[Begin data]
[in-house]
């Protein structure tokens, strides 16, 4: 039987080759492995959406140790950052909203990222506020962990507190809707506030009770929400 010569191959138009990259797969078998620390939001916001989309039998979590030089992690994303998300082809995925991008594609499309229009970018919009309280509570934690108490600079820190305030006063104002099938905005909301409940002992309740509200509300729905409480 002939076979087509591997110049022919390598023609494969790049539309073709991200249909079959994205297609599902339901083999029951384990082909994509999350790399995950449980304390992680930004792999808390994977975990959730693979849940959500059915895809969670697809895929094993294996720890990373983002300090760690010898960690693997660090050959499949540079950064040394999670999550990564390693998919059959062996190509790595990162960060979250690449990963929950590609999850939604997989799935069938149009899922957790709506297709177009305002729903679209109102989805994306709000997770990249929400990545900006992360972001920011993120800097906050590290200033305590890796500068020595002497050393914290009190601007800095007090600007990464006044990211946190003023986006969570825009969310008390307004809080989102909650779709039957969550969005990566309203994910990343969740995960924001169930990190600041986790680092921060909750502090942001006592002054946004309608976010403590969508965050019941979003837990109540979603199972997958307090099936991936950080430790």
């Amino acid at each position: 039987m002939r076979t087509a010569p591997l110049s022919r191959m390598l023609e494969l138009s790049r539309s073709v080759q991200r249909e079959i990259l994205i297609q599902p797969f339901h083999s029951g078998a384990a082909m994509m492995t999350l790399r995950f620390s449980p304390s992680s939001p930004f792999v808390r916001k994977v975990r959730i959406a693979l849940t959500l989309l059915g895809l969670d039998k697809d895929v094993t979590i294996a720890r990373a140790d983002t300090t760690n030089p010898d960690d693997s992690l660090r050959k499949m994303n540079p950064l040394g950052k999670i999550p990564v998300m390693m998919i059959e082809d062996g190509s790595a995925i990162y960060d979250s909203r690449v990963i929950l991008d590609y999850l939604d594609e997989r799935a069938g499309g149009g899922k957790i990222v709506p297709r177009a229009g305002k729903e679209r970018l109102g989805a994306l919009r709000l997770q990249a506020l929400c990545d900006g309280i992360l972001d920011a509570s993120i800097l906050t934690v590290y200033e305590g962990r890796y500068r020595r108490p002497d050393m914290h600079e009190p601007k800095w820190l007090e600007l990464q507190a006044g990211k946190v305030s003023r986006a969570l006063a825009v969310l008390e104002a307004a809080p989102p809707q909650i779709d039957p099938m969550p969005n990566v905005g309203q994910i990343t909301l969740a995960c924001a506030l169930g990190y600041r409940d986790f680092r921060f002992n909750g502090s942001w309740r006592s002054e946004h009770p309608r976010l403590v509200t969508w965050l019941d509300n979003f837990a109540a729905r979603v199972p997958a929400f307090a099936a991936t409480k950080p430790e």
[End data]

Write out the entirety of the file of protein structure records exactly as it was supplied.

[in-house]
């Protein structure tokens, strides 16, 4: 039987080759492995959406140790950052909203990222506020962990507190809707506030009770929400 010569191959138009990259797969078998620390939001916001989309039998979590030089992690994303998300082809995925991008594609499309229009970018919009309280509570934690108490600079820190305030006063104002099938905005909301409940002992309740509200509300729905409480 002939076979087509591997110049022919390598023609494969790049539309073709991200249909079959994205297609599902339901083999029951384990082909994509999350790399995950449980304390992680930004792999808390994977975990959730693979849940959500059915895809969670697809895929094993294996720890990373983002300090760690010898960690693997660090050959499949540079950064040394999670999550990564390693998919059959062996190509790595990162960060979250690449990963929950590609999850939604997989799935069938149009899922957790709506297709177009305002729903679209109102989805994306709000997770990249929400990545900006992360972001920011993120800097906050590290200033305590890796500068020595002497050393914290009190601007800095007090600007990464006044990211946190003023986006969570825009969310008390307004809080989102909650779709039957969550969005990566309203994910990343969740995960924001169930990190600041986790680092921060909750502090942001006592002054946004309608976010403590969508965050019941979003837990109540979603199972997958307090099936991936950080430790």
């Amino acid at each position: 039987m002939r076979t087509a010569p591997l110049s022919r191959m390598l023609e494969l138009s790049r539309s073709v080759q991200r249909e079959i990259l994205i297609q599902p797969f339901h083999s029951g078998a384990a082909m994509m492995t999350l790399r995950f620390s449980p304390s992680s939001p930004f792999v808390r916001k994977v975990r959730i959406a693979l849940t959500l989309l059915g895809l969670d039998k697809d895929v094993t979590i294996a720890r990373a140790d983002t300090t760690n030089p010898d960690d693997s992690l660090r050959k499949m994303n540079p950064l040394g950052k999670i999550p990564v998300m390693m998919i059959e082809d062996g190509s790595a995925i990162y960060d979250s909203r690449v990963i929950l991008d590609y999850l939604d594609e997989r799935a069938g499309g149009g899922k957790i990222v709506p297709r177009a229009g305002k729903e679209r970018l109102g989805a994306l919009r709000l997770q990249a506020l929400c990545d900006g309280i992360l972001d920011a509570s993120i800097l906050t934690v590290y200033e305590g962990r890796y500068r020595r108490p002497d050393m914290h600079e009190p601007k800095w820190l007090e600007l990464q507190a006044g990211k946190v305030s003023r986006a969570l006063a825009v969310l008390e104002a307004a809080p989102p809707q909650i779709d039957p099938m969550p969005n990566v905005g309203q994910i990343t909301l969740a995960c924001a506030l169930g990190y600041r409940d986790f680092r921060f002992n909750g502090s942001w309740r006592s002054e946004h009770p309608r976010l403590v509200t969508w965050l019941d509300n979003f837990a109540a729905r979603v199972p997958a929400f307090a099936a991936t409480k950080p430790e």